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Biology of the Sweetclover Root Borer
Limited field observations from 1966 to 1969 extended the known distribution of Walshia miscecolorella (Chambers) in sweetclover from Texas to South Dakota. Damage to sweetclover in Nebraska appeared similar to that reported from Texas except that plant mortality did not become noticeable during the fall of the 1st year of plant growth. However, by 1968, when populations of W. miscecolorella were heavy in Nebraska, many badly damaged plants failed to make regrowth the following spring.
In southeastern Nebraska, 2 generations are completed in a season. Overwintering occurs primarily in the larval stage, and pupation generally occurs in the soil but may take place in the host plant. Two species of Ichneumonidae were detected parasitizing pupae, but no other parasites were found. In nature W. miscecolorella completed its development in several species of sweetclover, Melilotus spp., but not in red clover, Trifolium Pratense L., or in alfalfa, Medicago sativa L., that were growing nearby. Either a biotype of W. miscecolorella with a host preference for sweetclover developed in Texas and spread slowly northward or the species has always been present in sweetclover but in such low numbers that it was not detected.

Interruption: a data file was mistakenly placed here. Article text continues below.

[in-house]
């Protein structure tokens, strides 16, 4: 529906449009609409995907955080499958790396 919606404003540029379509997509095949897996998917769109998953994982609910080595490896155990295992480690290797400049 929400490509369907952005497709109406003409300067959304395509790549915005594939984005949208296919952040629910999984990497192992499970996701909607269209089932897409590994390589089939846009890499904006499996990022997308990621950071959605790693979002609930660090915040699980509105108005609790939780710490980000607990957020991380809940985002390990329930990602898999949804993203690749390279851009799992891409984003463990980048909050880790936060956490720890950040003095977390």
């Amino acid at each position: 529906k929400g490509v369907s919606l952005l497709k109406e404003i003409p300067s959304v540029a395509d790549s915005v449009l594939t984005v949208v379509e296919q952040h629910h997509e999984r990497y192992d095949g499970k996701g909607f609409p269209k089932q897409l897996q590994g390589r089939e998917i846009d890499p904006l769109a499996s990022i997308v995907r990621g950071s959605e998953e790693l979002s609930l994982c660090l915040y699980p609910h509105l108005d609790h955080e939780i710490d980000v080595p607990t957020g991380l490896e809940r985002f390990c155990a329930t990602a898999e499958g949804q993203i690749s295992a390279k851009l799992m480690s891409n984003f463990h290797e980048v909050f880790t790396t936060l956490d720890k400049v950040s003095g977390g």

Document Type: Research Article
Publication date: October 15, 1971
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Journal of Economic Entomology is published bimonthly in February, April, June, August, October, and December. The journal publishes articles on the economic significance of insects and is divided into the following sections: apiculture & social insects; arthropods in relation to plant disease; forum; insecticide resistance and resistance management; ecotoxicology; biological and microbial control; ecology and behavior; sampling and biostatistics; household and structural insects; medical entomology; molecular entomology; veterinary entomology; forest entomology; horticultural entomology; field and forage crops, and small grains; stored-product; commodity treatment and quarantine entomology; and plant resistance. In addition to research papers, Journal of Economic Entomology publishes Letters to the Editor, interpretive articles in a Forum section, Short Communications, Rapid Communications, and Book Reviews.
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